Diefenbacher (or Dief to his friends – of which he doesn’t count me one!) is a four year old Malamute cross who has been battling epilepsy for the last 18 months. It’s been a real balancing act trying to get his medication right, but his owner Klare Maggs has been unbelievably conscientious and as a result of her dedication, up until now he’s lead a normal active life. Last month Dief started to vomit. What cleared up quickly with symptomatic treatment returned within a couple of weeks, and during exploratory surgery Klare was told the devastating news that Dief had terminal pancreatic cancer. Since Dief’s signs could be controlled with medication, Klare took the decision to wake him up to take him home and spend time together for the last weeks of his life. This is their story.
The care of someone with a terminal disease is called palliative care, and something most of us will do at some point, whether it’s with dogs, cats or family members. It’s tough enjoying the days and not just focusing on the end. I asked Klare how she coped:
The diagnosis was a real shock and I was angry, shocked, and really upset. Devastated to hear my boy had cancer- this was so unfair. We had rescued Dief after he was unwanted by his previous owners, he was then diagnosed with hip dysplasia shortly followed by idiopathic epilepsy. He really didn’t deserve this at all. After crying for 2 days and trying to find something to blame this all on, I realised that actually this meant he needed me even more now and I had to be strong for both him and my other dog.
I read up on Cancers in Dogs & did some research on alternative therapies which would work along side the meds he was on (CBD oil , turmeric, Life Gold, mushroom supplements and reiki), I asked for support and advice from a group on social media which I had joined after Dief’s epilepsy diagnosis and the response was amazing. I listened to people’s stories who had been in my situation and were going through it just like me. It really helped to know we weren’t alone.
Dief doesn’t know that he has cancer. Dogs live for the moment so why should his time he has left be steeped in sorrow? So whilst he still wants to play and eat and go walkies who am I to stop him? Nobody really knows how long he has left but staying positive and doing everything I possibly can to keep him pain free and happy – means that when the time comes for him to cross the bridge (as heart breaking as it will be ) I will know he will go peacefully knowing I love him. My advice to anyone going through this is to ask your vet questions – talk to others in the same situation, don’t be afraid to try alternative therapies just because the prognosis isn’t good doesn’t mean you have to give up. Being positive and optimistic doesn’t mean you aren’t being realistic. It just means your furbaby is going to be happy for the time he has left and you will make some wonderful memories.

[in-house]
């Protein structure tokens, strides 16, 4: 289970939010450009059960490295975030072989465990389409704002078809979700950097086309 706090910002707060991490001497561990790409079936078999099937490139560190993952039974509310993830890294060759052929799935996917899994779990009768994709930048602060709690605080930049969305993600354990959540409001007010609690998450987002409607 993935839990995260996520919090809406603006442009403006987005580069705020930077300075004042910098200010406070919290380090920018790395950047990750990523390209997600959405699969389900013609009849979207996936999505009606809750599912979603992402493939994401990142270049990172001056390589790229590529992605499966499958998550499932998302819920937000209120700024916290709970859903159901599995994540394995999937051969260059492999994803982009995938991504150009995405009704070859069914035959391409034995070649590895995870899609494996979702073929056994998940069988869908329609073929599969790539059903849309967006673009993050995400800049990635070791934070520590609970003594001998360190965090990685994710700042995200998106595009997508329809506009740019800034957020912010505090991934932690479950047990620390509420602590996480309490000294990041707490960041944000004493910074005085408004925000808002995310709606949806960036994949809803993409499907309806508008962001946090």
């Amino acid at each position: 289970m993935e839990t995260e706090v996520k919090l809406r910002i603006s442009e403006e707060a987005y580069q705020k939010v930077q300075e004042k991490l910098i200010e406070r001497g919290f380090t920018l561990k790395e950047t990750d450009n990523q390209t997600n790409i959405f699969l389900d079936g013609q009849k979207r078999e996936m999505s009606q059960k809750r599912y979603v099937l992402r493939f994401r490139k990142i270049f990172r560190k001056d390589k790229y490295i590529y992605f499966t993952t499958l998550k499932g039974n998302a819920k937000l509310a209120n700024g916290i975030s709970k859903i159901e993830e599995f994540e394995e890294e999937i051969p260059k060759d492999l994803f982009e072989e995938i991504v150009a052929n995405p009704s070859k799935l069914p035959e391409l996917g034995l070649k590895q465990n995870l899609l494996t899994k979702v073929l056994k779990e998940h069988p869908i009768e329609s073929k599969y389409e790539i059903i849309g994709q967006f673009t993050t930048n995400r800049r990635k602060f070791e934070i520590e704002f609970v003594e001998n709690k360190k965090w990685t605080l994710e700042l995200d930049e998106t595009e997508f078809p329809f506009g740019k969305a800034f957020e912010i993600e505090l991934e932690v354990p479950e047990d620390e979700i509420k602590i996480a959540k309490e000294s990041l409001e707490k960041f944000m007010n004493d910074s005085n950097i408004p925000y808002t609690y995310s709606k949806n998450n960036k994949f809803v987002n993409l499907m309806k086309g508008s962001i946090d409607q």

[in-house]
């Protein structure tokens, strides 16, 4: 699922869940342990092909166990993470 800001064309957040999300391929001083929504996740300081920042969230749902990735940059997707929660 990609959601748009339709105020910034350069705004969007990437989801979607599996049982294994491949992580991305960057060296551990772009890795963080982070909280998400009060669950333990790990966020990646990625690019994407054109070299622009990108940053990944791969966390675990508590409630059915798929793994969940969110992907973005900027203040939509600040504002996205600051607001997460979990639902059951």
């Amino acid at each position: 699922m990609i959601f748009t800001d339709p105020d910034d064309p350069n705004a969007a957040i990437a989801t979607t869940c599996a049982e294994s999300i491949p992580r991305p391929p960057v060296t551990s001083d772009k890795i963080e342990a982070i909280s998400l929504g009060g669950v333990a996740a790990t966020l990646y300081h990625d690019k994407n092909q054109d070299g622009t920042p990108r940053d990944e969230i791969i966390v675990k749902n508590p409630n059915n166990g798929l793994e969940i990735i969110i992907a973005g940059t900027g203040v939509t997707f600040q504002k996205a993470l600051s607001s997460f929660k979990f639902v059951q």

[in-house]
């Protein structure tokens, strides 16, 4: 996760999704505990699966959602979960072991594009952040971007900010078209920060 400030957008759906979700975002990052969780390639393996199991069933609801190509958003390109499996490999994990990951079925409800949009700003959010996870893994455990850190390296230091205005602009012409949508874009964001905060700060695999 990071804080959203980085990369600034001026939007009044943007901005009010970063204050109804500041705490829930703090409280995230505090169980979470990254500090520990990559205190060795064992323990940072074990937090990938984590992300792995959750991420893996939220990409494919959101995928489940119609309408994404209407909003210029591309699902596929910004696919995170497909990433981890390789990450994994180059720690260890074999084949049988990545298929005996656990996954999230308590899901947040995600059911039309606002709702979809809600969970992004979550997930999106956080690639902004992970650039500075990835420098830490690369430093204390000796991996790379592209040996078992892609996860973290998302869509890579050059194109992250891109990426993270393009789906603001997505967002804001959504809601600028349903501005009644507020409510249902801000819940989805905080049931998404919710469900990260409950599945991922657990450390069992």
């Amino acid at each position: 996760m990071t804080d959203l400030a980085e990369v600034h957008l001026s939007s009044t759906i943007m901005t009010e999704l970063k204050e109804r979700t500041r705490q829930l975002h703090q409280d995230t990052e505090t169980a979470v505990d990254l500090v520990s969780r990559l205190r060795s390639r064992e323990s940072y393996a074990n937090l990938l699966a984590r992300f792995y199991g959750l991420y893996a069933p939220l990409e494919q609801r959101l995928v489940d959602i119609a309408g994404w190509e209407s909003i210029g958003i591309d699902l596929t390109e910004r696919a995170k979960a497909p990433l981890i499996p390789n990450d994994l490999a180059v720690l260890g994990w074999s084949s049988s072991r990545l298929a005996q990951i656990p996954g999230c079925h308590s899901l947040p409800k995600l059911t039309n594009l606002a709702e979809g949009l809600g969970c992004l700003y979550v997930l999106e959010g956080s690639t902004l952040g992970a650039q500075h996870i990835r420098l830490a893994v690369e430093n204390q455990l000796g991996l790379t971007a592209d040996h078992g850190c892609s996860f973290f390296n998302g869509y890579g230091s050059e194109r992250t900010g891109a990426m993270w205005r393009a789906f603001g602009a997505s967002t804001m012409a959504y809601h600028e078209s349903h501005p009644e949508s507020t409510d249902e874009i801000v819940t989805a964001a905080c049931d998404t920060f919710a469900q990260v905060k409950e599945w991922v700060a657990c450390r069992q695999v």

Lin runs free sessions where she chats to people in Klare’s situation. Anticipatory grief is different to the grief of a sudden loss, but it bears the same symptoms of sadness, anger, isolation, forgetfulness, and depression. It can be hard to feel like we’re making the most of the days left, that we’re making the right decisions, not to obsess over the eventual end and not fall victim to overwhelming anxiety. So what can we do to help?
- Accept that it’s normal. Sadness at an impending loss is normal- don’t let other people tell you how you should feel. We all deal with loss in our own ways, and it’s important we’re allowed to be true to ourselves. It’s not giving up to accept a terminal diagnosis.
- Acknowledge the loss. Don’t minimise the loss by letting people say “at least he’s still here”. Try to acknowledge the emotions around the loss of a future and acceptance that all life comes to an end. Reflect on the time you still have together.
- Connect with others. Whether personally or on social media, compassionate support from people who have gone through similar situations can be a real help. Communication really helps us to understand our emotions.
- Relief is normal. When your loved one finally passes on, it can be associated with a feeling of relief and this can create feelings of guilt. Watching their health deteriorate can be exhausting and overwhelming. Feeling relief after an anticipated death doesn’t mean you loved them any less
- Assume nothing. Don’t assume how long your grief will last, or how it will affect you day to day. Everyone grieves differently.
Klare is doing an amazing job of looking after Dief. She has steeled herself for the most difficult decision of all- she’s going to let him go when his quality of life deteriorates. This is something we all have to do with much loved furry family members when their time on this planet is coming to an end, and it can be really hard to know when this point comes. When we live day in day out with slowly deteriorating health that seems to get worse then slightly better then worse again, we can find it hard to make that final decision. We always hope that tomorrow will be slightly better. Ask yourself these questions:
- Can anything else be done? Is there any form of medication or support that can be given to allow them a little more quality of life?
- Do they have a life worth living any more? Can they go out for a walk? Can they eat and drink normally? Can they keep themselves clean? Are their pain levels acceptable?
If the answer to these questions is no and no, then it’s probably time to make one of the hardest decisions you’ll ever have to make. And, yes, it is the worst part of the job- but it’s also a huge privilege for me to help out amazing people like Klare who face this decision with such strength and compassion.